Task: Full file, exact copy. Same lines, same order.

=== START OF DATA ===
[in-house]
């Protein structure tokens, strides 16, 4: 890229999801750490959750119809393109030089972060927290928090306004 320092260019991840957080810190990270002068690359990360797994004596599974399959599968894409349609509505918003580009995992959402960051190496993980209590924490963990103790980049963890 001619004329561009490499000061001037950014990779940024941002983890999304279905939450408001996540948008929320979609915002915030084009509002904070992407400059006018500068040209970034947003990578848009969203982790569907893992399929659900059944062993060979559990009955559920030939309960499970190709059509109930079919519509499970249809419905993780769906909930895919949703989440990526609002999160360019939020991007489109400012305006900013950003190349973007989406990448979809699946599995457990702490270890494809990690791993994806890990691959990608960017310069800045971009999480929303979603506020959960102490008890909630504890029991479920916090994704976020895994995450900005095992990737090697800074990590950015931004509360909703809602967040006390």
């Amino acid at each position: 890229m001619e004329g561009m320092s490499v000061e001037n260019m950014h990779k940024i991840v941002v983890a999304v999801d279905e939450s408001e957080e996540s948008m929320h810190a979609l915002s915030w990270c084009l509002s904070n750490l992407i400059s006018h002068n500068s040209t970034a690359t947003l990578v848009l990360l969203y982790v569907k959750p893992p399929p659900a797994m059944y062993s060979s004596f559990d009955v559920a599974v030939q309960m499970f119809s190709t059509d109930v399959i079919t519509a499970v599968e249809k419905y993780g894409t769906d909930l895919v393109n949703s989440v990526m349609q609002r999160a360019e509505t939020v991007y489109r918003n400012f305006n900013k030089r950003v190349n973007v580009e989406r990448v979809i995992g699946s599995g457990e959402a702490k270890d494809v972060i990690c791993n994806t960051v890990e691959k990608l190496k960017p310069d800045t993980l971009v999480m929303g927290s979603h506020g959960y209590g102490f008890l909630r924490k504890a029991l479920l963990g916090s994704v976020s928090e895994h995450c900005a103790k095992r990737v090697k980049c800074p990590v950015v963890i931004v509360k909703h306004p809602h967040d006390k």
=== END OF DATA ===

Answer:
[in-house]
């Protein structure tokens, strides 16, 4: 890229999801750490959750119809393109030089972060927290928090306004 320092260019991840957080810190990270002068690359990360797994004596599974399959599968894409349609509505918003580009995992959402960051190496993980209590924490963990103790980049963890 001619004329561009490499000061001037950014990779940024941002983890999304279905939450408001996540948008929320979609915002915030084009509002904070992407400059006018500068040209970034947003990578848009969203982790569907893992399929659900059944062993060979559990009955559920030939309960499970190709059509109930079919519509499970249809419905993780769906909930895919949703989440990526609002999160360019939020991007489109400012305006900013950003190349973007989406990448979809699946599995457990702490270890494809990690791993994806890990691959990608960017310069800045971009999480929303979603506020959960102490008890909630504890029991479920916090994704976020895994995450900005095992990737090697800074990590950015931004509360909703809602967040006390």
């Amino acid at each position: 890229m001619e004329g561009m320092s490499v000061e001037n260019m950014h990779k940024i991840v941002v983890a999304v999801d279905e939450s408001e957080e996540s948008m929320h810190a979609l915002s915030w990270c084009l509002s904070n750490l992407i400059s006018h002068n500068s040209t970034a690359t947003l990578v848009l990360l969203y982790v569907k959750p893992p399929p659900a797994m059944y062993s060979s004596f559990d009955v559920a599974v030939q309960m499970f119809s190709t059509d109930v399959i079919t519509a499970v599968e249809k419905y993780g894409t769906d909930l895919v393109n949703s989440v990526m349609q609002r999160a360019e509505t939020v991007y489109r918003n400012f305006n900013k030089r950003v190349n973007v580009e989406r990448v979809i995992g699946s599995g457990e959402a702490k270890d494809v972060i990690c791993n994806t960051v890990e691959k990608l190496k960017p310069d800045t993980l971009v999480m929303g927290s979603h506020g959960y209590g102490f008890l909630r924490k504890a029991l479920l963990g916090s994704v976020s928090e895994h995450c900005a103790k095992r990737v090697k980049c800074p990590v950015v963890i931004v509360k909703h306004p809602h967040d006390k």